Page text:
Given the state of private sector credit and net export potential, the euro zone currently needs even higher levels of government deficit spending than otherwise to sustain growth and employment. And only the ECB can write that check. And yes, I realize the political difficulties this implies, the most pressing issue being that of moral hazard.
Given the necessity of more national government debt and with only the ECB ultimately capable of writing the check, I’ll now discuss policy options for closing the output gap, and their associated risks.
A simple ECB guarantee of national government debt and an expansion of Maastricht limits to perhaps 7% of GDP would trigger an immediate surge of sales, output, employment, and general prosperity.
However, without adequate enforcement of limits, it would also surely trigger an inflationary race to the bottom, as the nation managing to run the largest deficits would benefit the most in real terms. So the challenge is to allow the right level of fiscal expansion to accommodate the demand leakages of the independent member nations, but without the direct central fiscal control of a currency union like the US.
Tax credit bonds are another option. These are bonds that have the same characteristics of today’s sovereign debt, but in the case of non-payment (there is no default condition) these fully transferrable bonds can be used for payment of taxes to the government of issue. This means that taxpayers of other members will never be asked to pay any other member’s obligations, which I presume would have wide political appeal.
A third option is for the ECB to make ‘cash’ distributions to the member nations on a per capita basis of perhaps 10% of euro zone GDP annually. This would begin a systematic reduction of member deficits towards zero over a multi-year period. It would also have to include strict spending limits to regulate aggregate demand. To that end, the ECB could withhold payment to violators, which is far easier to do than imposing and collecting fines, as is the case today.
Twenty years ago I was in Rome at the finance ministry meeting with Professor Luigi Spaventa, along with my colleague Maurice Samuels of Harvard Management. Those, too, were dark days for Italy. Debt was over 100% of GDP, interest rates over 12%, the global economy was weak, and Professor Rudi Dornbusch had been making the rounds proclaiming that Italian default was certain. I asked Professor Spaventa, rhetorically, why Italy was issuing CCT’s and BTP’s. Was it to fund expenditures, or was it because if the treasury spent the lira, and did not issue securities, and the Bank of Italy did not sell securities, the overnight rate would fall to 0? There was a long pause before Professor Spaventa answered ‘no, rates would only fall to ½% as we pay interest on reserves’ indicating full and sudden understanding that there was no default risk. He then immediately rose with an attack on IMF conditionality. A great weight had been lifted. The next week it was announced ‘no extraordinary measures would be taken – all payments will be met on time” and the debt crisis receded.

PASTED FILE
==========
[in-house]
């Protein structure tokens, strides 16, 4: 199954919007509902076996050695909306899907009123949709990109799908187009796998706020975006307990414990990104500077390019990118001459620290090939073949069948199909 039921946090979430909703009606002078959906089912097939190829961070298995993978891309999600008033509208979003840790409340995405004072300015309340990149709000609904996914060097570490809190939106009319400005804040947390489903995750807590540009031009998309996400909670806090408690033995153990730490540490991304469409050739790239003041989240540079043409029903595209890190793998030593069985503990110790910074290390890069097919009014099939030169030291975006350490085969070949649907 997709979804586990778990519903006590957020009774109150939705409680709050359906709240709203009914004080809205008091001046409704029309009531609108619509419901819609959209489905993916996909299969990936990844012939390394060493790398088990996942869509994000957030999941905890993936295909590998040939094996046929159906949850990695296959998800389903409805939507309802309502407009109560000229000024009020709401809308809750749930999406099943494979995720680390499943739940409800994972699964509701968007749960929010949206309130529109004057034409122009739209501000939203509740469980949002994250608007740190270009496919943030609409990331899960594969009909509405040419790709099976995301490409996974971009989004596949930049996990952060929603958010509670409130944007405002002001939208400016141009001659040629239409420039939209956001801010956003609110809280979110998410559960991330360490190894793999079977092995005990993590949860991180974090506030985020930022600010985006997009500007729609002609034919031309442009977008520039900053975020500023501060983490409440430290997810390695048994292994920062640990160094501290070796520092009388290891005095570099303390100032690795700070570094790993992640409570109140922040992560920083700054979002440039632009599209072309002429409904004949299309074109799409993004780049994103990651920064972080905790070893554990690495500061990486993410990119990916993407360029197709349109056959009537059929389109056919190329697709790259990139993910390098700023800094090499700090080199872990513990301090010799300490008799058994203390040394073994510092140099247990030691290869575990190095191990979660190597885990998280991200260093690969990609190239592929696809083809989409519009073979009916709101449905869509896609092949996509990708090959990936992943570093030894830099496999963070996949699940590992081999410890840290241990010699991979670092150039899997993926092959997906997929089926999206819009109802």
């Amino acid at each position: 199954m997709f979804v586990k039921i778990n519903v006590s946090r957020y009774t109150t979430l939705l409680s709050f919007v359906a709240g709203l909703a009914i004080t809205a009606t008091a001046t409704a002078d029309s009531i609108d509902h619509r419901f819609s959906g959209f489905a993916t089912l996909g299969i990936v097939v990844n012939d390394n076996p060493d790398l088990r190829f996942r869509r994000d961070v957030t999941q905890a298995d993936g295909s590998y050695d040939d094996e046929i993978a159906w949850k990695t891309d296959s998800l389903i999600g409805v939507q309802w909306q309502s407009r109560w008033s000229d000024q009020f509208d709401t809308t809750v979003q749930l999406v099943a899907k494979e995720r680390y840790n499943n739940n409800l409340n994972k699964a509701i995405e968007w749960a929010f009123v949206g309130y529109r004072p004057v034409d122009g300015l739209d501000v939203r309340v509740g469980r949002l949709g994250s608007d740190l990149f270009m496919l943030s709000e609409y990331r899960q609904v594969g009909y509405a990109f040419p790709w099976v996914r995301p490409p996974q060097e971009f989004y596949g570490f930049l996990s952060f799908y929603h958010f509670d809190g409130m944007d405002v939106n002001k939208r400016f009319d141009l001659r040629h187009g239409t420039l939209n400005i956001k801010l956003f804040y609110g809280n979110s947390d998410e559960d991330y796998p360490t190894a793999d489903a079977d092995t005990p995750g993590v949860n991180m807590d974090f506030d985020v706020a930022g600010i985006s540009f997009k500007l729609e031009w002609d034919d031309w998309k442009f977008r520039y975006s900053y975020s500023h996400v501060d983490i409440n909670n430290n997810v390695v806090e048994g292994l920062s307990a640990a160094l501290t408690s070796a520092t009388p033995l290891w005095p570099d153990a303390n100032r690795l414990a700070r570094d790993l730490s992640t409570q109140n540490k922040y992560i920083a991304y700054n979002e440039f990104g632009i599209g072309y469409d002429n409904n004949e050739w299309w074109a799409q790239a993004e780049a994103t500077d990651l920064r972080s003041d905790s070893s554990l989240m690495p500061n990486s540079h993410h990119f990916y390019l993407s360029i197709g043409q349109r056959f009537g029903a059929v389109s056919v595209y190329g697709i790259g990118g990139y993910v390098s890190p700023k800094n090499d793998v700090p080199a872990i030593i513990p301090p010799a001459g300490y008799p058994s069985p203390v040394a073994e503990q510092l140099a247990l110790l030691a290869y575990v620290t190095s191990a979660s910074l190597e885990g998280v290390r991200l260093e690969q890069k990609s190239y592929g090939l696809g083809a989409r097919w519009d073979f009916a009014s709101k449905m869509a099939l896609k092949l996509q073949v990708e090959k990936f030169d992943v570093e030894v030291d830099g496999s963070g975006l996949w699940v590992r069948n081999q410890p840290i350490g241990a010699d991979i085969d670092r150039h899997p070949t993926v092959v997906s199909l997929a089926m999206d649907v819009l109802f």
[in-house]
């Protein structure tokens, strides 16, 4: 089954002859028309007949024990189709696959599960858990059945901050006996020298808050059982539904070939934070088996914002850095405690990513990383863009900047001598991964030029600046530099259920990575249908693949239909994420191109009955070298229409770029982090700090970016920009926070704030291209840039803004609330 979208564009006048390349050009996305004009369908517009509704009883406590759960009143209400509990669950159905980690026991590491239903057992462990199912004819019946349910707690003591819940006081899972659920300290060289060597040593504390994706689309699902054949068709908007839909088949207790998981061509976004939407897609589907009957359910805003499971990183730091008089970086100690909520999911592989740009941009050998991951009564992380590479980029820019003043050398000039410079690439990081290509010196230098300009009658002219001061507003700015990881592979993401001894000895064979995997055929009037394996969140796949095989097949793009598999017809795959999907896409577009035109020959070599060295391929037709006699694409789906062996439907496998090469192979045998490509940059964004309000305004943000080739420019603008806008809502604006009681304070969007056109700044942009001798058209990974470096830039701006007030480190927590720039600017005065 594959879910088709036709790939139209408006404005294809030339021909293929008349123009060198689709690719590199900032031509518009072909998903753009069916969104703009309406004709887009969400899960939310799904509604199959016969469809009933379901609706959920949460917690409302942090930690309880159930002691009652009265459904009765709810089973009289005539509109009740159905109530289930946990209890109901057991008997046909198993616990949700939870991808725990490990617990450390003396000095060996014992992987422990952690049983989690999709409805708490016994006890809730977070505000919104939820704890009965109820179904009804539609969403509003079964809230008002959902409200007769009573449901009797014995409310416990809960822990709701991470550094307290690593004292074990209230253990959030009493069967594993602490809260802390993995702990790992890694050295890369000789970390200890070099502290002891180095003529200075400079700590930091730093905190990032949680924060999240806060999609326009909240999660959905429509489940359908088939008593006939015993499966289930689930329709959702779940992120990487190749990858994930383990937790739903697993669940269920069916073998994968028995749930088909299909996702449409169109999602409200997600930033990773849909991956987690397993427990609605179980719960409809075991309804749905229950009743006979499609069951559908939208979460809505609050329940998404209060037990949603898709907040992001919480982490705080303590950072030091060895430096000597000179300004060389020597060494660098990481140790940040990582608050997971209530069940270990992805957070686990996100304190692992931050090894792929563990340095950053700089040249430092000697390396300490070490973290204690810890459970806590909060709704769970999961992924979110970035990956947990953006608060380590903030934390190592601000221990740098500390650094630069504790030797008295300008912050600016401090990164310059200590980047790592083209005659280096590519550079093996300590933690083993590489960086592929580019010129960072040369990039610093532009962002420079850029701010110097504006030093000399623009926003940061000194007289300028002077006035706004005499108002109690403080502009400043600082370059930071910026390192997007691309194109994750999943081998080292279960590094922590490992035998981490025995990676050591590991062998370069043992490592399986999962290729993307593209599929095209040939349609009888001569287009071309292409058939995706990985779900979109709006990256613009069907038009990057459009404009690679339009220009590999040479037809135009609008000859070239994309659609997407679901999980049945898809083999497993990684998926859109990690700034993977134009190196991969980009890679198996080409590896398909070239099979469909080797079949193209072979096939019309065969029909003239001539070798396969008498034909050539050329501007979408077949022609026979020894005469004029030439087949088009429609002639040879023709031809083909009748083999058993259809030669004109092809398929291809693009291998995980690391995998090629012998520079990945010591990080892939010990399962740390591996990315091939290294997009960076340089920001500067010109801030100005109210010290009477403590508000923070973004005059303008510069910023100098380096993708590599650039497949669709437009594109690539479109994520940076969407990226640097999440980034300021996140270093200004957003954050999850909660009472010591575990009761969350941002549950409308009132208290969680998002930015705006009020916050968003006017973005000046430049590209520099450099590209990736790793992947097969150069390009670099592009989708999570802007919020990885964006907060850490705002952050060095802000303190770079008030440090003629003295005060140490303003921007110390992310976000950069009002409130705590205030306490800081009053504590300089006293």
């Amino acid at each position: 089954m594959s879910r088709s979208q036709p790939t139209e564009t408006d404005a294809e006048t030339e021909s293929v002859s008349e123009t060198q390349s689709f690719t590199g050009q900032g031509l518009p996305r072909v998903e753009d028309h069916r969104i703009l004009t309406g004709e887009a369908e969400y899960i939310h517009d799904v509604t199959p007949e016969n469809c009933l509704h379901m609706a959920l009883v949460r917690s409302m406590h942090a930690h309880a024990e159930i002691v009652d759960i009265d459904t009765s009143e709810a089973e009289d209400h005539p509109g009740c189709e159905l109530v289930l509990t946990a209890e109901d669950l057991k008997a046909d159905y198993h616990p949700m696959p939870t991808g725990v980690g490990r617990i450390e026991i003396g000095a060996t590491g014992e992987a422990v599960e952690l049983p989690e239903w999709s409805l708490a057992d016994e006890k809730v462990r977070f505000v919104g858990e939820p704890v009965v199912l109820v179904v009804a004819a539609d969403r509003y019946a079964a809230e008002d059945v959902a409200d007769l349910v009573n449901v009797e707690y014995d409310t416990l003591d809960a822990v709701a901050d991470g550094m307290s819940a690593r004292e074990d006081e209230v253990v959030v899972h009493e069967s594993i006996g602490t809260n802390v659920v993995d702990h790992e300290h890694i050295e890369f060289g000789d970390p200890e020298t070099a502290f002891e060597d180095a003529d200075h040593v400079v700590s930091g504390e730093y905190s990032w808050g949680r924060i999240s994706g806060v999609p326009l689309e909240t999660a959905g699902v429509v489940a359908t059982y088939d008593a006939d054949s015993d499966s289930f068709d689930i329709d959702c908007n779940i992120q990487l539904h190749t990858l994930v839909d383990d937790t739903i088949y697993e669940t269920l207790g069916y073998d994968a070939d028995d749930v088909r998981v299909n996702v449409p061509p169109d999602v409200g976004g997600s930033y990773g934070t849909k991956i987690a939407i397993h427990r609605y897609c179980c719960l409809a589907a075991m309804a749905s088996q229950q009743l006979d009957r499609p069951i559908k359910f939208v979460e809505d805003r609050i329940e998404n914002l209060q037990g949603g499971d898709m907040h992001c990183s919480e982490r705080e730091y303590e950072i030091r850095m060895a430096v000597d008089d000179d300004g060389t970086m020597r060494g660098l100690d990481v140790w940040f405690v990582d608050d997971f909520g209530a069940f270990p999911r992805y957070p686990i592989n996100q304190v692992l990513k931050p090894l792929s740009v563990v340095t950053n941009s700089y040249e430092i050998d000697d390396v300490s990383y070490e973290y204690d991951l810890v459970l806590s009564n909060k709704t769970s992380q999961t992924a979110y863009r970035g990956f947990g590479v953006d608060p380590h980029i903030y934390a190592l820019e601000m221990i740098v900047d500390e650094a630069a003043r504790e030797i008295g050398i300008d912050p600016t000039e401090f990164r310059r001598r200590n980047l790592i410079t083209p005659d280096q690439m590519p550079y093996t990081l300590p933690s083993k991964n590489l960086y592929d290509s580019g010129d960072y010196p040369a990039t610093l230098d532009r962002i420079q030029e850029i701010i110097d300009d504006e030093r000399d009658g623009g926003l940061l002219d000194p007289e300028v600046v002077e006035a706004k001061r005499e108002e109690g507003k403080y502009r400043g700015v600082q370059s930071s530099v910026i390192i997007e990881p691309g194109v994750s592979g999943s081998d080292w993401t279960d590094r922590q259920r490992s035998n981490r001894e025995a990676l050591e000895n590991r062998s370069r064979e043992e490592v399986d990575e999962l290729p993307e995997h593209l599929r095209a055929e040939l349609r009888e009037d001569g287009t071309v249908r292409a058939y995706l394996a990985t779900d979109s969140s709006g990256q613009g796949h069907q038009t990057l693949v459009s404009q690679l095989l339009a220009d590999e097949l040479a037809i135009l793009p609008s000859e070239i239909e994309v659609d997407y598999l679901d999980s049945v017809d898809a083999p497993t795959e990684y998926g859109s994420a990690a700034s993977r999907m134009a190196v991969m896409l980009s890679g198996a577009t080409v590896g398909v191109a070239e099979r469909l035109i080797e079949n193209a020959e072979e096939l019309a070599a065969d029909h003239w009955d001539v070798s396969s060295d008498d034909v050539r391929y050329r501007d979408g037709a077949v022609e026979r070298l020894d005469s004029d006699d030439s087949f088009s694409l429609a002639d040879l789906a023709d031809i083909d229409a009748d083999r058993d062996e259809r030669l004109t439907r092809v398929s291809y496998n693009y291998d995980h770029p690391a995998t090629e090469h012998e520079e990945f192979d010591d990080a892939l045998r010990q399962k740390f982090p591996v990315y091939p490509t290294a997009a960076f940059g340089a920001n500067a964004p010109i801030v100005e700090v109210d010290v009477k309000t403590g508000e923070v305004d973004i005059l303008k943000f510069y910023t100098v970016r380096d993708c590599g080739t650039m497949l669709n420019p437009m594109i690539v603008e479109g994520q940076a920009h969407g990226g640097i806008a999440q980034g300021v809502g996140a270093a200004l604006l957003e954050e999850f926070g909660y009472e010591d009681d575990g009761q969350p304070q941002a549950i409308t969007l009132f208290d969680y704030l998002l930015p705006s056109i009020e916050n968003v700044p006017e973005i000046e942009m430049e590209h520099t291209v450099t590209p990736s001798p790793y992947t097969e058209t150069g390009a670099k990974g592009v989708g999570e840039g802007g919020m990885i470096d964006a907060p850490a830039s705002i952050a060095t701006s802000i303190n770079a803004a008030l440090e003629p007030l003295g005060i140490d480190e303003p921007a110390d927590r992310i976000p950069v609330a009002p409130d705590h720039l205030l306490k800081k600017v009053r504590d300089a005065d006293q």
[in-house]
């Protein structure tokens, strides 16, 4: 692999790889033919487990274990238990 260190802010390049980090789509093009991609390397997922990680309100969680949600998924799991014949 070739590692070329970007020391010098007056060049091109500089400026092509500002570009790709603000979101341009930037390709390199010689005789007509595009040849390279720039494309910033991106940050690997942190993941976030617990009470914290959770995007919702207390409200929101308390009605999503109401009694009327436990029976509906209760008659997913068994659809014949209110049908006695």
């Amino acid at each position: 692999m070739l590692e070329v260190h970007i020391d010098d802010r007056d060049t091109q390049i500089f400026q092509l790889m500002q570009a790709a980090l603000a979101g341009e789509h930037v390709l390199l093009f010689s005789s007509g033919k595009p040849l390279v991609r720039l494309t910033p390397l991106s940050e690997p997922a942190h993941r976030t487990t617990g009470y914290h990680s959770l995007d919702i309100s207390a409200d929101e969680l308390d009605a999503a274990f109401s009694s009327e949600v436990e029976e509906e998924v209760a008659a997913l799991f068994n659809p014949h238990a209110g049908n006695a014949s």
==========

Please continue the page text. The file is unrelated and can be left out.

Solving that debt crisis was relatively easy, as in fact there was no debt crisis. Today the situation is both more serious and more complex. The economic problem is that deficits are too small, while the political understanding is that deficits are too large. And the consequential ECB funding with conditionality translates into lower rates and higher unemployment.
Note that I have made no mention of interest rates or monetary policy in general. My 40 years of experience as an insider in monetary operations tells me they matter very little for growth and employment. And for nations with high deficits, I’ve come to expect high rates from the CB to function to promote inflation from both the interest income channels, and through the general cost structure of the economy.
I will conclude with very brief word on inflation. Just like the dollar, yen, and pound, the euro is a simple public monopoly. And any monopolist is necessarily price setter, not price taker.
Furthermore, a monopolist sets two prices. First is what Marshall called the ‘own rate’ which is how the monopolist’s thing exchanges for itself. For a currency that is the interest rate set by the CB.
The second is how that thing exchanges for other goods and services. For a currency we call that the price level. I say it this way – the price level is necessarily a function of prices paid by the government of issue when it spends, and/ or collateral demanded when it lends.
What this means for the euro zone is that inflation control ultimately comes down to limiting government spending by limiting selected prices member nations are allowed to pay when they spend.
Like central banking, it’s about price, and not quantity.
Mosler, Warren. Soft Currency Economics II (Modern Monetary Theory)